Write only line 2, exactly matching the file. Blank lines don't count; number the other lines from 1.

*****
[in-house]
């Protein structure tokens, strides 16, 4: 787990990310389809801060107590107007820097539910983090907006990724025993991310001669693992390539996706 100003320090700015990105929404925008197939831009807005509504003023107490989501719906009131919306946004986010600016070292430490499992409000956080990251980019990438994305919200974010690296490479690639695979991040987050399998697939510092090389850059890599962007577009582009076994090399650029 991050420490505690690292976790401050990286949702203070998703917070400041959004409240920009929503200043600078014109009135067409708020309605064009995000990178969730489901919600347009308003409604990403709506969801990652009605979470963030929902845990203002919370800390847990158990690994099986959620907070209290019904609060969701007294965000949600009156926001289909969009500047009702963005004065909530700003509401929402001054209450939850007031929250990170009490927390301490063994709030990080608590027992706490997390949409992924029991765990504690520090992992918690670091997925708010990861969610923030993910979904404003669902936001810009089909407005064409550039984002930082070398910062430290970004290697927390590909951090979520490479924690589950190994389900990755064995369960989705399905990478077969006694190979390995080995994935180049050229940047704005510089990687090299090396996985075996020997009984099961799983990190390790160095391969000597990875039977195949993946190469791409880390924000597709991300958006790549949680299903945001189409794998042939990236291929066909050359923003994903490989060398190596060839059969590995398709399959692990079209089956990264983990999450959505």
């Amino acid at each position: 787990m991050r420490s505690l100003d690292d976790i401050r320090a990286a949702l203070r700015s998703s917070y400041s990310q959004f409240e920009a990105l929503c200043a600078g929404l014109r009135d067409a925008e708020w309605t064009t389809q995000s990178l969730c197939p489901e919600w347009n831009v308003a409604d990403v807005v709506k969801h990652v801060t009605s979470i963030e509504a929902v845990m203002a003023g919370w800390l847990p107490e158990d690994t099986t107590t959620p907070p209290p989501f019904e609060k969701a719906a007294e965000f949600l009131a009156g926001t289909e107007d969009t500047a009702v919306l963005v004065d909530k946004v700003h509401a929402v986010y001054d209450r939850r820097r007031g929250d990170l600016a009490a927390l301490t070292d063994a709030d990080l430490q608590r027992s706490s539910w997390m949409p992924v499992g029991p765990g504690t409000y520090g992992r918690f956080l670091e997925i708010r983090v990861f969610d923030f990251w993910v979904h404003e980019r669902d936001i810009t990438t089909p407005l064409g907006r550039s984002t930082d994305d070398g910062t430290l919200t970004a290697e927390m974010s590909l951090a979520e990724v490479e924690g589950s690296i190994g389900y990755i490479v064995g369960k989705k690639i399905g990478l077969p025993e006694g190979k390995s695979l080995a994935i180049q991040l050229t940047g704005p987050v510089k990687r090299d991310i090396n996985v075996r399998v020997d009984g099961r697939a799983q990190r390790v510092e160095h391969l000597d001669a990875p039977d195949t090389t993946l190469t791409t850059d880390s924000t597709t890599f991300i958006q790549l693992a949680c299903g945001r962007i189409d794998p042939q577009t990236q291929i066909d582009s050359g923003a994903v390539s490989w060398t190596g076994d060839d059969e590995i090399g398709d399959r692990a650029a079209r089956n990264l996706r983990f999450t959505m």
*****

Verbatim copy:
């Protein structure tokens, strides 16, 4: 787990990310389809801060107590107007820097539910983090907006990724025993991310001669693992390539996706 100003320090700015990105929404925008197939831009807005509504003023107490989501719906009131919306946004986010600016070292430490499992409000956080990251980019990438994305919200974010690296490479690639695979991040987050399998697939510092090389850059890599962007577009582009076994090399650029 991050420490505690690292976790401050990286949702203070998703917070400041959004409240920009929503200043600078014109009135067409708020309605064009995000990178969730489901919600347009308003409604990403709506969801990652009605979470963030929902845990203002919370800390847990158990690994099986959620907070209290019904609060969701007294965000949600009156926001289909969009500047009702963005004065909530700003509401929402001054209450939850007031929250990170009490927390301490063994709030990080608590027992706490997390949409992924029991765990504690520090992992918690670091997925708010990861969610923030993910979904404003669902936001810009089909407005064409550039984002930082070398910062430290970004290697927390590909951090979520490479924690589950190994389900990755064995369960989705399905990478077969006694190979390995080995994935180049050229940047704005510089990687090299090396996985075996020997009984099961799983990190390790160095391969000597990875039977195949993946190469791409880390924000597709991300958006790549949680299903945001189409794998042939990236291929066909050359923003994903490989060398190596060839059969590995398709399959692990079209089956990264983990999450959505």